T6 <1,6> 1374      T6I <11,6> 3924
T7 <1,7> 2748      T7I <11,7> 3753
T8 <1,8> 1401      T8I <11,8> 3411
T9 <1,9> 2802      T9I <11,9> 2727
T10 <1,10> 1509      T10I <11,10> 1359
T11 <1,11> 3018      T11I <11,11> 2718
Abbrev Operation Result Abbrev Operation Result
T0M <5,0> 3861      T0MI <7,0> 1311
T1M <5,1> 3627      T1MI <7,1> 2622
T2M <5,2> 3159      T2MI <7,2> 1149
T3M <5,3> 2223      T3MI <7,3> 2298
T4M <5,4> 351      T4MI <7,4> 501
T5M <5,5> 702      T5MI <7,5> 1002
T6M <5,6> 1404      T6MI <7,6> 2004
T7M <5,7> 2808      T7MI <7,7> 4008
T8M <5,8> 1521      T8MI <7,8> 3921
T9M <5,9> 3042      T9MI <7,9> 3747
T10M <5,10> 1989      T10MI <7,10> 3399
T11M <5,11> 3978      T11MI <7,11> 2703

The transformations that map this set to itself are: T0

Nearby Scales:

These are other scales that are similar to this one, created by adding a tone, removing a tone, or moving one note up or down a semitone.

Scale 1943Scale 1943: Luxian, Ian Ring Music TheoryLuxian
Scale 1937Scale 1937: Galimic, Ian Ring Music TheoryGalimic
Scale 1939Scale 1939: Dathian, Ian Ring Music TheoryDathian
Scale 1945Scale 1945: Zarian, Ian Ring Music TheoryZarian
Scale 1949Scale 1949: Mathyllic, Ian Ring Music TheoryMathyllic
Scale 1925Scale 1925: Lumian, Ian Ring Music TheoryLumian
Scale 1933Scale 1933: Mocrian, Ian Ring Music TheoryMocrian
Scale 1957Scale 1957: Pyrian, Ian Ring Music TheoryPyrian
Scale 1973Scale 1973: Zyryllic, Ian Ring Music TheoryZyryllic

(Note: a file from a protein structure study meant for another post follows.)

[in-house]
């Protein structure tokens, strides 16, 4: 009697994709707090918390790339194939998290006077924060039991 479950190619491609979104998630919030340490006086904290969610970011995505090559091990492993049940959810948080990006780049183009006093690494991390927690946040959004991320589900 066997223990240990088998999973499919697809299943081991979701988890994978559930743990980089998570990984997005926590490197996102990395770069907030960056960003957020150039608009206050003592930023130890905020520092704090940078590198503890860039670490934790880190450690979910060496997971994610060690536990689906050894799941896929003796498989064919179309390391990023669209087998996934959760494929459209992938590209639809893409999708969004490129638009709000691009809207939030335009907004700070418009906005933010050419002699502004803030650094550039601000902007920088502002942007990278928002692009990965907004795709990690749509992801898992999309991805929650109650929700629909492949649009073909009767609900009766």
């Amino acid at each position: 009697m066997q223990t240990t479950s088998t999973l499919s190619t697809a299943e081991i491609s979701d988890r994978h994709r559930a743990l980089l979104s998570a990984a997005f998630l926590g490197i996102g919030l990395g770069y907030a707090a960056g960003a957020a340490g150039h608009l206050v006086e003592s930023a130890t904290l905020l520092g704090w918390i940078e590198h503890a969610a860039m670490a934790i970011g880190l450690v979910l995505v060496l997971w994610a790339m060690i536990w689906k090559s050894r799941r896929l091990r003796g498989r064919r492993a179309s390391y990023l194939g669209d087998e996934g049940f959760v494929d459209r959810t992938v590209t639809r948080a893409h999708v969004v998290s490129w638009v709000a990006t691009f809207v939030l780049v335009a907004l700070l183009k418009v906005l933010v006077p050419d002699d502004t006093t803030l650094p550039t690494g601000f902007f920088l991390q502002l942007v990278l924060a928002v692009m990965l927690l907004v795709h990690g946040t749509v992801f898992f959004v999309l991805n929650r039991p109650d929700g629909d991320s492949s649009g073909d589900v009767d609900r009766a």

Scale 2005Scale 2005: Gygyllic, Ian Ring Music TheoryGygyllic
Scale 1813Scale 1813: Katothimic, Ian Ring Music TheoryKatothimic
Scale 1877Scale 1877: Aeroptian, Ian Ring Music TheoryAeroptian
Scale 1685Scale 1685: Zeracrimic, Ian Ring Music TheoryZeracrimic
Scale 1429Scale 1429: Bythimic, Ian Ring Music TheoryBythimic
Scale 917Scale 917: Dygimic, Ian Ring Music TheoryDygimic
Scale 2965Scale 2965: Darian, Ian Ring Music TheoryDarian
Scale 3989Scale 3989: Sythyllic, Ian Ring Music TheorySythyllic

This scale analysis was created by Ian Ring, Canadian Composer of works for Piano, and total music theory nerd. Scale notation generated by VexFlow, graph visualization by Graphviz, and MIDI playback by MIDI.js. All other diagrams and visualizations are © Ian Ring. Some scale names used on this and other pages are ©2005 William Zeitler (http://allthescales.org) used with permission.

Pitch spelling algorithm employed here is adapted from a method by Uzay Bora, Baris Tekin Tezel, and Alper Vahaplar. (An algorithm for spelling the pitches of any musical scale) Contact authors Patent owner: Dokuz Eylül University, Used with Permission. Contact TTO

Tons of background resources contributed to the production of this summary; for a list of these peruse this Bibliography. Special thanks to Richard Repp for helping with technical accuracy, and George Howlett for assistance with the Carnatic ragas.